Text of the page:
At The Thai Border with Red Elvis (MaeSai)

“That English sign, it doesn’t look right…”

“We’re in Asia.”

The Thai’s do a good job (usually), and tourism is king here, next to exporting the best rice in Asia, it’s a big money maker, creating ten of thousands of jobs, and catering to all types of visitors from backpackers to five star internationals tourists. According to 2012 figures Thailand welcomed roughly 24 million visitors with total revenue topping 35 billion USD. That’s roughly 9% of GDP.

Great food, world-class attractions, beaches, and mountains, the Land of Smiles they call it (incredibly friendly people). No, I don’t work for the Thai tourism industry, and my one minor issue is their disregard for learning the English language. Compared to other countries in Southeast Asia their command of English is poor.

Let’s face facts, like it or not English is the world language. According to recent figures English is the primary language of between 1.5 – 1.8 billion people, with nearly double that amount using English as the subsidiary official language for business, science, and education (India for example).

If a Korean tourist visits Thailand the common language spoken is usually English. This is also the case for the number one foreign visitor to Thailand: China. A good read is the October 2012 Forbes magazine article titled: English, the Language of Global Business.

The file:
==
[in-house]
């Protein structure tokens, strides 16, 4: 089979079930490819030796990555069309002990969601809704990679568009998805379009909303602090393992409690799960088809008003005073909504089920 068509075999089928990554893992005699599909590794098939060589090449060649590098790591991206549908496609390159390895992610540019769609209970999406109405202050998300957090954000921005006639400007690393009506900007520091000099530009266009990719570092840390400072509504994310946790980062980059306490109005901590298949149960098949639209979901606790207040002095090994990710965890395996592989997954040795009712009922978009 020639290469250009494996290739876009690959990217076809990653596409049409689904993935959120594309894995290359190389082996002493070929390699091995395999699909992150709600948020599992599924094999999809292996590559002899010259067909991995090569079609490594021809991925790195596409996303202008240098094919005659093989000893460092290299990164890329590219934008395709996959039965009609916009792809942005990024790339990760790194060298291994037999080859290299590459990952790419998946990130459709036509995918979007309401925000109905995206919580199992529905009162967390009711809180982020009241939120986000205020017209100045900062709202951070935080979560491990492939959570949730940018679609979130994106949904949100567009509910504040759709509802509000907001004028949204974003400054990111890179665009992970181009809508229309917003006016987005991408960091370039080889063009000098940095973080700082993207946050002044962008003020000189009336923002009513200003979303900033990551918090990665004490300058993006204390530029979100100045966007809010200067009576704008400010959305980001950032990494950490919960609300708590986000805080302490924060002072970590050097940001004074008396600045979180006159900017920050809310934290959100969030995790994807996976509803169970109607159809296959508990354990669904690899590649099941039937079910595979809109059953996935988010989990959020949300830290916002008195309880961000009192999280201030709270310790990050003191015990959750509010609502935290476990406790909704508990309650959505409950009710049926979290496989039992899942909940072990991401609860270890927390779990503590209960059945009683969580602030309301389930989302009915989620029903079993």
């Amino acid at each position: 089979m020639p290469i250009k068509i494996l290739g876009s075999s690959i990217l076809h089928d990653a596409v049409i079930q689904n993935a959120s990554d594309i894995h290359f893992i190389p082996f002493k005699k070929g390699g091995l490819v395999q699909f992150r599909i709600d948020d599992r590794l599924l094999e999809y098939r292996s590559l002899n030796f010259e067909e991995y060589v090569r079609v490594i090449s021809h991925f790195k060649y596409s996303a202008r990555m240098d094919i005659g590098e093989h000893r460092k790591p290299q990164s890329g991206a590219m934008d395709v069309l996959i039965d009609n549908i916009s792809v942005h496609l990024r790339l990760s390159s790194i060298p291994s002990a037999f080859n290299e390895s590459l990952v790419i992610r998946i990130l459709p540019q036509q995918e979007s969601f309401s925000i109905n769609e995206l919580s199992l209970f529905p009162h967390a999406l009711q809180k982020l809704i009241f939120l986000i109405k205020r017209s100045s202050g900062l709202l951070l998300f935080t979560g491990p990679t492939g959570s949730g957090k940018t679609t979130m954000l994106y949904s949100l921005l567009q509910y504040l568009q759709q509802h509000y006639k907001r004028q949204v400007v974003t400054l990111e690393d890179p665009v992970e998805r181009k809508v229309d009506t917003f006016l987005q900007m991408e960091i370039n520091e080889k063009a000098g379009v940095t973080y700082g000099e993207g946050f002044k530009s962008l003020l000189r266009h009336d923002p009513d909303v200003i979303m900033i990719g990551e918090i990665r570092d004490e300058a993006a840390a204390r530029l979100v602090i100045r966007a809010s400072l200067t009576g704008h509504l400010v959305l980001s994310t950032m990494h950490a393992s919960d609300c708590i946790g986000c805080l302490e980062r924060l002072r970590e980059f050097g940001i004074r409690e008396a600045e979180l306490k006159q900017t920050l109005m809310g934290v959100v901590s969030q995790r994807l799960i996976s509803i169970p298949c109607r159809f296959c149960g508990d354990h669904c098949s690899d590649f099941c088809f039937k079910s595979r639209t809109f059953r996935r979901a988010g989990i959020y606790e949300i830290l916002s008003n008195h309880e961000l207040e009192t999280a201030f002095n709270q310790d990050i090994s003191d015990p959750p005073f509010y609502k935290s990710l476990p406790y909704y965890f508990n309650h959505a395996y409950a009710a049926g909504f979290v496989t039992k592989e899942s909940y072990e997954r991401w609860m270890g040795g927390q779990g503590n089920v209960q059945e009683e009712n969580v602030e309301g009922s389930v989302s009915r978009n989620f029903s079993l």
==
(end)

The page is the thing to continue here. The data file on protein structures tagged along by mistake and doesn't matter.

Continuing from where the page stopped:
“…English will maintain and grow its dominance, moving from “a marker of the elite” in years past to “a basic skill needed for the entire workforce, in the same way that literacy has been transformed in the last two centuries from an elite privilege into a basic requirement for informed citizenship.” (the British Council reports that by 2020, two billion people will be studying English).”

At the border near MaeSai the sign reads “The Northern most of Thailand.” We understand what they mean and ‘yes’ we are indeed at the Northern most ‘point’ of Thailand. The local tourism chief missed this very important word, I said to Ms. Red as we stood in front of the sign, No problem she said, in her usual mellow Thai way. No problem indeed…


One response to “At The Thai Border with Red Elvis (MaeSai)

  1. So there should be plenty of jobs available for excellent English teachers, proofreaders, and editors! 🙂

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